Sen. Gardner hears area ag concerns
Availability and compliance issues associated with the agriculture worker visa program, grazing permit concerns and foreign trade policies were high on the minds of Garfield County sheep and cattle ranchers who met Tuesday with U.S. Sen. Cory Gardner.
The Republican senator visited the Roberts sheep ranch north of New Castle as part of his annual Colorado farm listening tour to discuss agricultural policy and other issues impacting the industry.
“We’re a small family operation, and we can’t afford to hire a big staff to do all the paperwork,” Kevin Roberts said during the senator’s visit to his father Calvin Roberts’ ranch overlooking Grass Valley just off the Buford Road.
Besides the limited number of visas available through the H-2A guest worker program, stringent rules governing worker housing and equipment make it difficult for Colorado’s wool growers to comply, he said.
A required 500-foot setback between worker quarters and livestock facilities in particular is “uncalled for, unnecessary and quite frankly asinine,” Roberts said.
His uncle Warren Roberts agreed and related a recent experience when three Department of Labor inspectors showed up at his ranch.
“I’m all right if they come in and tell us what’s wrong, and we’ll do what we need to do to correct it,” he said. But the inspections are “overbearing” and the fines for small violations over the top, he said.
Gardner said he has heard similar complaints during his tour, which began Monday night in Craig and included a roundtable discussion in Meeker before his stop in Garfield County.
The gathering included some of the Roberts’ neighboring cattle ranchers. Later Tuesday, the senator was set to visit a beekeeper in Cortez and an anasazi bean grower in Dove Creek, followed by stops in the San Luis Valley today.
“We have to find a fix to the guest worker side of H-2A … so you have the workforce you need,” Gardner told the gathering, adding he is in favor of loosening the rules.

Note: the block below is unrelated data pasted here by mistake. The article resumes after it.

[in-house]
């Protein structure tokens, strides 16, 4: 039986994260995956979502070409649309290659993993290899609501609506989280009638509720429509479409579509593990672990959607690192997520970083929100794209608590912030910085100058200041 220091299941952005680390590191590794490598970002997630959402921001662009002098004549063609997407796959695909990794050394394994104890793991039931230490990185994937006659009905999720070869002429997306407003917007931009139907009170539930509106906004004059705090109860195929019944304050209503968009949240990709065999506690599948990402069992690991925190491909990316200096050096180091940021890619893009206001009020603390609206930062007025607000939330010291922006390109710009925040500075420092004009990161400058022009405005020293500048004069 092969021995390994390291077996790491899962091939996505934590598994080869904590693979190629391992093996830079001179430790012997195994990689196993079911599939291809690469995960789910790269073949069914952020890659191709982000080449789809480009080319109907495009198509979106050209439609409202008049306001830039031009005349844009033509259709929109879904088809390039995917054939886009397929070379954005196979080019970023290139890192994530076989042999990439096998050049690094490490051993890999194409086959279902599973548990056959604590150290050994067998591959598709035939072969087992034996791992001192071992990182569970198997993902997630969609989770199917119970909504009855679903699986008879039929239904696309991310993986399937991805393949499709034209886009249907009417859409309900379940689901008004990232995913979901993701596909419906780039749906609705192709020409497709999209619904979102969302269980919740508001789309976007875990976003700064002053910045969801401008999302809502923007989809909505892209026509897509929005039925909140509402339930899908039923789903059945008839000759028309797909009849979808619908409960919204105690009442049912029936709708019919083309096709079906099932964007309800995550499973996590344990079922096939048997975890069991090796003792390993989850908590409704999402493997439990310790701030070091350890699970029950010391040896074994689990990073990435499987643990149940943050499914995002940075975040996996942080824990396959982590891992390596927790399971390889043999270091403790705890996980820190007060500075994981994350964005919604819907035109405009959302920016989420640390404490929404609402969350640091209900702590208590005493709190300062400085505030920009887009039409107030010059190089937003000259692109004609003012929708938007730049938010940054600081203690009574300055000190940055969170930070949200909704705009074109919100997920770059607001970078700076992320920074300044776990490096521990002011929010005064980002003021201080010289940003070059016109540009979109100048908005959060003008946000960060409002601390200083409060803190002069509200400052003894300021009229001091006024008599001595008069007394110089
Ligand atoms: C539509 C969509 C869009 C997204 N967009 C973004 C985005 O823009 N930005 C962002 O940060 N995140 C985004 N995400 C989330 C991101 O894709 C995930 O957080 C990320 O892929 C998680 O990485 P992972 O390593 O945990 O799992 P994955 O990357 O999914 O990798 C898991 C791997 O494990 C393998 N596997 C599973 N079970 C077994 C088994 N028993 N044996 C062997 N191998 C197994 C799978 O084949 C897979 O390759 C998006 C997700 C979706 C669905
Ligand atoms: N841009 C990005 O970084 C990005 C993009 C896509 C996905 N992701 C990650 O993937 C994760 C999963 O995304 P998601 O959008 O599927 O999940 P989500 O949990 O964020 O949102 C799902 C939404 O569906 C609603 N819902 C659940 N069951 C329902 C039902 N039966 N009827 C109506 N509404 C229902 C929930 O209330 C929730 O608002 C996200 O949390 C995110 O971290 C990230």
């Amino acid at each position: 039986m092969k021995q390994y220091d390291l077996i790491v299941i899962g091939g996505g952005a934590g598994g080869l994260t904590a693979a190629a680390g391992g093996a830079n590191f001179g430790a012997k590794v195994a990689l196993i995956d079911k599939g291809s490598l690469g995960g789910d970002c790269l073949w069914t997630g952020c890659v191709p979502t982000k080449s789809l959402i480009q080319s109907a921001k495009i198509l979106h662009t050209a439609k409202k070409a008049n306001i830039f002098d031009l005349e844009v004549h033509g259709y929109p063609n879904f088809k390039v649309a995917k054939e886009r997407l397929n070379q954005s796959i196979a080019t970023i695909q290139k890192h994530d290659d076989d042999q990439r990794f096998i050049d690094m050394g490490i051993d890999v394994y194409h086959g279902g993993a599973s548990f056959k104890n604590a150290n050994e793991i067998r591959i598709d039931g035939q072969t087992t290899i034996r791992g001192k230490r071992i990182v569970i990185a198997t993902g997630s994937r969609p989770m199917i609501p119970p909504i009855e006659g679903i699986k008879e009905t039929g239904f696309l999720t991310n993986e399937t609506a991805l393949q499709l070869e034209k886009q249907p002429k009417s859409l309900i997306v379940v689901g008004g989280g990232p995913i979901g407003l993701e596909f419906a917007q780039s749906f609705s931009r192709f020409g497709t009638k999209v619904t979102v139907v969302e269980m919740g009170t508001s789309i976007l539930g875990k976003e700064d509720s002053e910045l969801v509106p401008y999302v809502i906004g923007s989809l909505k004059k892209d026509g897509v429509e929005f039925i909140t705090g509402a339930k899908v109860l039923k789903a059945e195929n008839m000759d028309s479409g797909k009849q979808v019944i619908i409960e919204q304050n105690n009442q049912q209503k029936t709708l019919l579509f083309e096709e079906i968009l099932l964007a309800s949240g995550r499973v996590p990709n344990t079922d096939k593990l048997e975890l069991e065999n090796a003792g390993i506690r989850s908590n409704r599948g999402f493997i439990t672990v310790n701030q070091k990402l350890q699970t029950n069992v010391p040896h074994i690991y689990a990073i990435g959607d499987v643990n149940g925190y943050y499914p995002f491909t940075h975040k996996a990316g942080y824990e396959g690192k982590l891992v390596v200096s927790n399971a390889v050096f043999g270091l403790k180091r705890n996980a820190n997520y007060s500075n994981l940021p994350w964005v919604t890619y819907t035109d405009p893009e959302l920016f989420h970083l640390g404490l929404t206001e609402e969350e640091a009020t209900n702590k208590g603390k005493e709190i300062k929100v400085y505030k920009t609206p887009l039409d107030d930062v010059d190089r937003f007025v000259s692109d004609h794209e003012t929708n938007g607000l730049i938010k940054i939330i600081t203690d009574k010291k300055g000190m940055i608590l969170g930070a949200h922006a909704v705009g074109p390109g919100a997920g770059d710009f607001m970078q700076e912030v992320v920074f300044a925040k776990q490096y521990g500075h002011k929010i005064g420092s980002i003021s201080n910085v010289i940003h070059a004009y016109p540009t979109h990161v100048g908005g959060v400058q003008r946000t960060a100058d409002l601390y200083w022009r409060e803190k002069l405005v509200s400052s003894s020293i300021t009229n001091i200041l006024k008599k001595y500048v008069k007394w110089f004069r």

Federal grazing land permits are also being squeezed by efforts to protect bighorn sheep habitat, Calvin Roberts said.
“We’re getting pushed farther and farther every year,” he said.
The ranchers also expressed concerns that both the Republican and Democratic presidential nominees, Donald Trump and Hillary Clinton, have said they oppose ratification of the Trans-Pacific Partnership trade agreement. Gardner said the deal could mean $250 million in new economic activity for Colorado’s agricultural industry.
“This will have to be dealt with in the lame duck session of Congress, because we can’t wait for a new administration to come in,” Gardner said, adding that either Trump or Clinton could be swayed on the issue if it comes to that.
“If we walk away, our trade partners are going to say they can’t count on the United States,” he said.
The meeting also touched on agricultural water rights issues and high health insurance costs and lack of competition under Obamacare, which affects farmers and ranchers as independent business owners.
“Colorado agriculture is so diverse, and coming from rural Colorado myself I know how important it is to have policies that make sense for our farmers and ranchers,” Gardner said after the meeting.
As an aside, asked what it would take for him to endorse his party’s nominee for president, Gardner said he would have to be assured that Donald Trump shared the values that are important to Colorado.
So far, Gardner has remained silent about whether he supports Trump. On Monday, however, he joined a growing group of Republicans critical of Trump’s recent verbal feud with a Muslim-American couple whose son died while serving in the U.S. Army in Iraq, after the father of the soldier called Trump out during the Democratic National Convention last week.
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